I just read The Caging of America by Adam Gopnik in the New Yorker. It’s an informative article about the sad state of affairs in America prisions. It’s well known that we lock more people up in America than any other country. Blacks are incarcerated seven times as often as whites. People with money get good lawyers and a slap on the wrist, those without, get locked up for years. And like most broken things in America, there are financial incentives for our politicians to maintain the status quo. With the privatization of prisions, millions of dollars are being spent by lobbyists to make sure we keep our prisons full.

It’s hard to think about the current state of affairs without recognizing that something is fundamentally wrong in the way we think about incarceration. William J. Stuntz blames our Bill of Rights for emphasizing process and procedure over principles of fairness and justice. Gopnik’s commentary about prison rape is quite compelling:

Prison rape is so endemic—more than seventy thousand prisoners are raped each year—that it is routinely held out as a threat, part of the punishment to be expected. The subject is standard fodder for comedy, and an uncoöperative suspect being threatened with rape in prison is now represented, every night on television, as an ordinary and rather lovable bit of policing. The normalization of prison rape—like eighteenth-century japery about watching men struggle as they die on the gallows—will surely strike our descendants as chillingly sadistic, incomprehensible on the part of people who thought themselves civilized.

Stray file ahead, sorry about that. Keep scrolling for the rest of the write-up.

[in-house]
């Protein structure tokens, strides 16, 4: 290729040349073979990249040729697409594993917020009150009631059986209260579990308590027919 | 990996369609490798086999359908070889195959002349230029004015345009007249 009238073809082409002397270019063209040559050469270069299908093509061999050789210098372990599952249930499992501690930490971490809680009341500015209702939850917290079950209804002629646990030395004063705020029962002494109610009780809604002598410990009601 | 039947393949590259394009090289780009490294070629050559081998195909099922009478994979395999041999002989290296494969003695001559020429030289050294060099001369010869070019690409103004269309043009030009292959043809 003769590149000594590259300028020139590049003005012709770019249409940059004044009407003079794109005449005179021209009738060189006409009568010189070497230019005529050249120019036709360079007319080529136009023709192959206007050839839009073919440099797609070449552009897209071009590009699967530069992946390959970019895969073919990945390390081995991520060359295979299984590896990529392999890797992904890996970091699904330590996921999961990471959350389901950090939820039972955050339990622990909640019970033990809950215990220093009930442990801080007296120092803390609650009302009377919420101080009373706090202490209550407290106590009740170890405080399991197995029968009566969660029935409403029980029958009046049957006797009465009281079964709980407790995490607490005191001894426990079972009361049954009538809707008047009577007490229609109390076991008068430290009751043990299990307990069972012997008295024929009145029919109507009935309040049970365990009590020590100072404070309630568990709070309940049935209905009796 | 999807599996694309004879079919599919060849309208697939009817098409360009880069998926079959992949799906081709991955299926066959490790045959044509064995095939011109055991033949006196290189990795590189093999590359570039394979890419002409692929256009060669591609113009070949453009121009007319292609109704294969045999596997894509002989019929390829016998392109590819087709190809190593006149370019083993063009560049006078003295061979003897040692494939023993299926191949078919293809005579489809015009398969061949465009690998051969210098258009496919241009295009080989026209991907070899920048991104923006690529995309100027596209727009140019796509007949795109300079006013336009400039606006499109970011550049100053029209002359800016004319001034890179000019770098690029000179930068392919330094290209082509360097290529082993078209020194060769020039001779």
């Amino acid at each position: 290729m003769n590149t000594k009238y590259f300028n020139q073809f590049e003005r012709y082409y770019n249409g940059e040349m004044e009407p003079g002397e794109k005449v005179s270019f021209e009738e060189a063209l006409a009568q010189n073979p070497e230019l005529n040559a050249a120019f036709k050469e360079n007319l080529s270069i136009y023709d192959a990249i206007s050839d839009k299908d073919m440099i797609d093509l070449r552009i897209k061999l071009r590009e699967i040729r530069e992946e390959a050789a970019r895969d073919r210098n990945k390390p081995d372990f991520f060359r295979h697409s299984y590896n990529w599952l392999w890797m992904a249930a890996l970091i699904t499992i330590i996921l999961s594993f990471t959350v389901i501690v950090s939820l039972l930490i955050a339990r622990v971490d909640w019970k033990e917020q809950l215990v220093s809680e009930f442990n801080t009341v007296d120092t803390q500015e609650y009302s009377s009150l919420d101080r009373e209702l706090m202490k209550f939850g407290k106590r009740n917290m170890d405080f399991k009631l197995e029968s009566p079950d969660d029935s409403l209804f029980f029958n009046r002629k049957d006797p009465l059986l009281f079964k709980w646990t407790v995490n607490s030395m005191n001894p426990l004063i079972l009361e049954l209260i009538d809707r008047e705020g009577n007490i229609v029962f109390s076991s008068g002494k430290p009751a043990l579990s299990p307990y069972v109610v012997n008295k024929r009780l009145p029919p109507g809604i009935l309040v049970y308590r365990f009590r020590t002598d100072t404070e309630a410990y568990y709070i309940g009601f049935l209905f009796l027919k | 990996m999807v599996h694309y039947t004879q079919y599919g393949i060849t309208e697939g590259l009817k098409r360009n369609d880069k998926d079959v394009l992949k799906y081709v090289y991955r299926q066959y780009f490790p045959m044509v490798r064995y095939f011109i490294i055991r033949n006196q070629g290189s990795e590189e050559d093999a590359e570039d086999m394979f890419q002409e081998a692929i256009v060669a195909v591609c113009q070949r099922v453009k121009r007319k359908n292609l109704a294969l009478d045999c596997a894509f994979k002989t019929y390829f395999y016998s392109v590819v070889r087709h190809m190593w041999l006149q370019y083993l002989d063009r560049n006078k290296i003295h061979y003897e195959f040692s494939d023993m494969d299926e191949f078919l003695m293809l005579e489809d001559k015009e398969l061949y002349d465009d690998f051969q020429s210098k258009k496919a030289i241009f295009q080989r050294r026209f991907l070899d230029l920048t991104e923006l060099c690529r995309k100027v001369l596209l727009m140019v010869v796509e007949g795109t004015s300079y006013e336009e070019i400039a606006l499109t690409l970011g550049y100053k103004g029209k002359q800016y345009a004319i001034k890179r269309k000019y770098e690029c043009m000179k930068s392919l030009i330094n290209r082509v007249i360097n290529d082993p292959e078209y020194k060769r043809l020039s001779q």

For those who haven’t read it, I recommend you read the full thing. It’s well written, thought provoking and worth a read.

The war on freedom (and why I like Ron Paul)

Like many of my friends, I don’t waste much time following what’s going on in Washington. I’m disenchanted with the whole political system in the US and prefer to speed my attention on things I can actually change. It was only recently that I discovered a candidate who makes sense to me and that’s Ron Paul. Ron Paul tells it like it is. He’s intellectually consistent and fights for ideas I believe in like freedom and personal liberty. He’s the only candidate with a serious plan to balance the budget. He wants to bring our troops home, while everyone else seems impatient to start dropping bombs on Iran. As if, all we need is another war!! Ron Paul recognizes that our national debt is the biggest threat to our way of life and printing money isn’t the solution. I’ve never really identified with either the Republican or Democratic parties. Other than petty fights over contraception, both parties seem to have the same plan — more government at the expense of personal freedom. Over the last couple years I’ve noticed a frightening trend. Our personal liberties are being systematically undermined and taken away from us. We’ve wandered a long way from the freedoms laid out in our Bill of Rights. Let’s look at a few examples in this ongoing war on freedom.

Today, you can donate money online to the Ku Klux Klan, but not Wikileaks. Regardless of your feelings for Julian Assange or Wikileaks, our Bill of Rights is pretty clear regarding freedom of the press. The financial blockade against Wikileaks is unprecedented and a worrying sign of how things work.

When I go to the airport, I have two choices — pose in the nudie photo maker or subject myself to a grope-down. Whatever happened to “probable cause”? Never mind the fact that the whole experience is nothing more than security theater. Our liberties are slowly being taken away and we’re adjusting to it like frogs being slowly cooked to death.

SOPA and PIPA got a lot of attention, but even without those laws websites are being seized all the time without due process (compliments of Homeland Security’s ICE department). Bradley Manning was stuck in solitary confinement for months without being so much as charged with a crime or being tried in front a jury. Oh, and case you missed it, Obama signed the NDAA bill allowing Americans to be detained indefinitely without trial.